Ah – the old “robots have taken over the world!” plot. Not especially original, but it has provided us with some good material over the years. Most notably the Terminator series of films. Now we can also add Hexage’s Robotek for Android to the list.
The official blurb puts it like this:
Robots took over your world. This is your chance to take it back.
The humanity had fallen. In the great robot uprising machines took the planet over. Empire of Machine is the new world order. It’s time to take it back! One node at a time.
Rip through your enemies with lasers, electrocute them or fry them with microwaves. Deploy your own robots to fight for you or steal them from your enemy. Protect and upgrade your forces or throw them away in a ruthless wave of destruction.
Sounds like fun doesn’t it? Which is good because it certainly is!
When you first start the game, you’re presented with a tutorial which holds your hand through the first battle. This teaches you enough to actually fight it, but does not equip you particularly well to win future ones. [Much like parenting – Ed] It is very useful, then, that Hexage has decided to add a strategy guide within the game. This was not in the original version and it made winning battles very difficult indeed. That in itself would not be a problem, except for the fact that each battle loss costs you “energy”. Since each battle costs a certain amount of energy to attempt in the first place, this can quickly leave you unable to progress. It is possible,however, to purchase further energy from within the app, using Google’s new in-app purchasing.
This is probably my biggest beef with the game. Hexage suggests that you can complete the game without making any in-game purchases. I would suggest that this may be true – but you would have to be very good or lucky to do so. All that said, the in-game purchases are not very expensive at all and open up new features – such as the recharger node, which means you can get new energy without further purchases.
Once past the tutorial, users are presented with a map showing all the available “nodes” and how difficult they are. The game recommends you begin with Canada – which seems reasonable enough!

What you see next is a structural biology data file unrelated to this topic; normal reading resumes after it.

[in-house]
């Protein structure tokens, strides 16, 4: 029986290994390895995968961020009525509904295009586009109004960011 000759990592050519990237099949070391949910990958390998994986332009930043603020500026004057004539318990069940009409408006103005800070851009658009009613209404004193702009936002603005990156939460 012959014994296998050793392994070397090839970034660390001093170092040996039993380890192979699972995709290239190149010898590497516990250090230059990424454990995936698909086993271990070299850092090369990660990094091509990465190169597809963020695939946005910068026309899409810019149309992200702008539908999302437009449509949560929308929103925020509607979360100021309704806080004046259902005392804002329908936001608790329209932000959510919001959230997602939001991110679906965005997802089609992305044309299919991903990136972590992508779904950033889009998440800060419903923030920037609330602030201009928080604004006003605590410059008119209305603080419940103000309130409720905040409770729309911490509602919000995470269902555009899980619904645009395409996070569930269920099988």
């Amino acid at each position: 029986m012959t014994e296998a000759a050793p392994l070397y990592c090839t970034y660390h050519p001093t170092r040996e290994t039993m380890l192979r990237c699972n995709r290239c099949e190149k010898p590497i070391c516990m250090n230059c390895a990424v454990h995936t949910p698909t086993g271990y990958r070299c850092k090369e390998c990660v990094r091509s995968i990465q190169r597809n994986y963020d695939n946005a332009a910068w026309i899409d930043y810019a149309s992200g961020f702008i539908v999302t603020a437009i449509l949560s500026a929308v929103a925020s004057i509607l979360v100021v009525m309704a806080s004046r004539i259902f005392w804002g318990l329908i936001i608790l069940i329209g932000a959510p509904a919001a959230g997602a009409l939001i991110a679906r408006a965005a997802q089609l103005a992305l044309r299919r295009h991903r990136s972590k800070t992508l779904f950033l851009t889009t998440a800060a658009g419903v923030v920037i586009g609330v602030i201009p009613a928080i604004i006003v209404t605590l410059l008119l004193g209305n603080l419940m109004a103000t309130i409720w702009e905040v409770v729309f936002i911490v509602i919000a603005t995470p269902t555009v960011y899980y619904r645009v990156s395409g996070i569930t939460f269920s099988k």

The actual battle gameplay is turn-based and straightforward. Both you and the enemy have one “mainframe” robot. The idea is that whoever can destroy the other robot wins the battle. Different nodes have robots with greater or lesser amounts of energy.
You have to spin a set of slot-machine like wheels and the result determines how well your turn goes. You start of by selecting what kind of result you want: robot, hack or attack. Robot will present you with some robots to draw fire away from your “mainframe” robot.
Using the hack approach will either give you a shield, damage your opponent’s robots, steal one of their robots or any combination of the above. Attack will result in a laser, a microwave or some “sparks” to fire at the enemy. How many of each one you get in the spin determines how powerful each attack is. For example, one laser in the spinner will give you a simple burning laser. Three lasers, however, will unleash the “Unmaker Omega”, a massive beam that will devastate your enemy.
Given the slot-machine approach, Robotek obviously has a fairly heavy luck element to it – but there is a significant strategyaspect as well. One call – right or wrong – can turn the tide of the whole battle.
There is also a “Duel” option in the game – however this is either against the AI (making it basically the same as any other battle in the game) or against someone else using the same Android device. This can be fun, but we should now be expecting an online multiplayer option.
After other Hexage games like Evac, we expect beautiful graphics and excellent soundtracks – and Robotek doesn’t disappoint in either respect. This is a game that looks and sounds very good indeed. My initial concern with the game was that it would be very repetative, but this has not proved t be the case at all – in fact, Robotek is one of the most addictive games I have played for a while – on any platform!
The difficulty in finishing the game without purchase and the disappointing duel mode do detract from what is otherwise an exceptional game. So exceptional, in fact, that I’m going to award it 9 out of 10!
Check out the following trailer – or just go and get it now!